Adding A Model Backend

Flask-Admin makes a few assumptions about the database models that it works with. If you want to implement your own database backend, and still have Flask-Admin’s model views work as expected, then you should take note of the following:

  1. Each model must have one field which acts as a primary key to uniquely identify instances of that model. However, there are no restriction on the data type or the field name of the primary key field.
  2. Models must make their data accessible as python properties.

If that is the case, then you can implement your own database backend by extending the BaseModelView class, and implementing the set of scaffolding methods listed below.

Extending BaseModelView

Start off by defining a new class, which derives from from BaseModelView:

class MyDbModel(BaseModelView):

This class inherits BaseModelView’s __init__ method, which accepts a model class as first argument. The model class is stored as the attribute self.model so that other methods may access it.

Now, implement the following scaffolding methods for the new class:

  1. get_pk_value()

    This method returns a primary key value from the model instance. In the SQLAlchemy backend, it gets the primary key from the model using scaffold_pk(), caches it and then returns the value from the model whenever requested.

    For example:

    class MyDbModel(BaseModelView):
        def get_pk_value(self, model):
  2. scaffold_list_columns()

    Returns a list of columns to be displayed in a list view. For example:

    class MyDbModel(BaseModelView):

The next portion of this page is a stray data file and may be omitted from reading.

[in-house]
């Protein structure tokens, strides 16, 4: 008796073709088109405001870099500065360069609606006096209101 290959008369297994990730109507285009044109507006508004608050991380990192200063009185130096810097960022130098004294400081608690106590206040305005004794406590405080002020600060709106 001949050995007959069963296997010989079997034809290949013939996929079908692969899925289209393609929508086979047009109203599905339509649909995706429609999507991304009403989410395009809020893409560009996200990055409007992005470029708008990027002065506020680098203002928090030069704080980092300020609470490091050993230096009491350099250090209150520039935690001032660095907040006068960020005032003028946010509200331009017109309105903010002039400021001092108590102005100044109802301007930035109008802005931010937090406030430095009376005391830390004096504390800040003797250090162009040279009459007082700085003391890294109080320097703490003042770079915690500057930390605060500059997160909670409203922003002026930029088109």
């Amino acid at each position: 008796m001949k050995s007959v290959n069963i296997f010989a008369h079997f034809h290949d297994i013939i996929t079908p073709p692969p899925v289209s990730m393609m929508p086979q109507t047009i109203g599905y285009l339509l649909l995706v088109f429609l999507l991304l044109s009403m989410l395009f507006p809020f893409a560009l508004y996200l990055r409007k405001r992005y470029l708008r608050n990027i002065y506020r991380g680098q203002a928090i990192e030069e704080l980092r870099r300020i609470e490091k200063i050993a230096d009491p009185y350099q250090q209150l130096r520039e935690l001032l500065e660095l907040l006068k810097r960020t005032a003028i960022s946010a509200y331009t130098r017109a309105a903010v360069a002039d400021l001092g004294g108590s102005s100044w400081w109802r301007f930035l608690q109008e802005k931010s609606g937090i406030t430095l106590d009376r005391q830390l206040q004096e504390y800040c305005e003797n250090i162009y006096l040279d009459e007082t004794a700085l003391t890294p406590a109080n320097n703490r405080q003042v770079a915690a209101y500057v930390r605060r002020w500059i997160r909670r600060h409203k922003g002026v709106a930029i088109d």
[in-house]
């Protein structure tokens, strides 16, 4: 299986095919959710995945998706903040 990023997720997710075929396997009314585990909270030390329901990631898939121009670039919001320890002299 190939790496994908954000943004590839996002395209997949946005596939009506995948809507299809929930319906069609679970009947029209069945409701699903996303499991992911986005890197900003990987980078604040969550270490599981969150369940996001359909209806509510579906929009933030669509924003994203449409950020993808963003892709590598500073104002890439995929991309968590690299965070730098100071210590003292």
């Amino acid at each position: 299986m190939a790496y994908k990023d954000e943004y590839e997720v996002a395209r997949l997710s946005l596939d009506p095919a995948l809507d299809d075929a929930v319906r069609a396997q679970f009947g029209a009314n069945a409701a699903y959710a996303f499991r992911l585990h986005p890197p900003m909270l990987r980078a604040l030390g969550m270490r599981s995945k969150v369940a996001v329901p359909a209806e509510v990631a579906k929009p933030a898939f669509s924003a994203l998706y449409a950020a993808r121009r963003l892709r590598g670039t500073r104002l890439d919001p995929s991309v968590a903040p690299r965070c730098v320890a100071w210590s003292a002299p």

def scaffold_list_columns(self):
            columns = []
            for p in dir(self.model):
                attr = getattr(self.model, p)
                if isinstance(attr, MyDbColumn):
            return columns
  3. scaffold_sortable_columns()

    Returns a dictionary of sortable columns. The keys in the dictionary should correspond to the model’s field names. The values should be those variables that will be used for sorting.

    For example, in the SQLAlchemy backend it is possible to sort by a foreign key field. So, if there is a field named user, which is a foreign key for the Users table, and the Users table also has a name field, then the key will be user and value will be

    If your backend does not support sorting, return None or an empty dictionary.

  4. init_search()

    Initialize search functionality. If your backend supports full-text search, do initializations and return True. If your backend does not support full-text search, return False.

    For example, SQLAlchemy backend reads value of the self.searchable_columns and verifies if all fields are of text type, if they’re local to the current model (if not, it will add a join, etc) and caches this information for future use.

  5. scaffold_form()

    Generate WTForms form class from the model.

    For example:

    class MyDbModel(BaseModelView):
        def scaffold_form(self):
            class MyForm(Form):
            # Do something
            return MyForm
  6. get_list()

    This method should return list of model instances with paging, sorting, etc applied.

    For SQLAlchemy backend it looks like:

    1. If search was enabled and provided search value is not empty, generate LIKE statements for each field from self.searchable_columns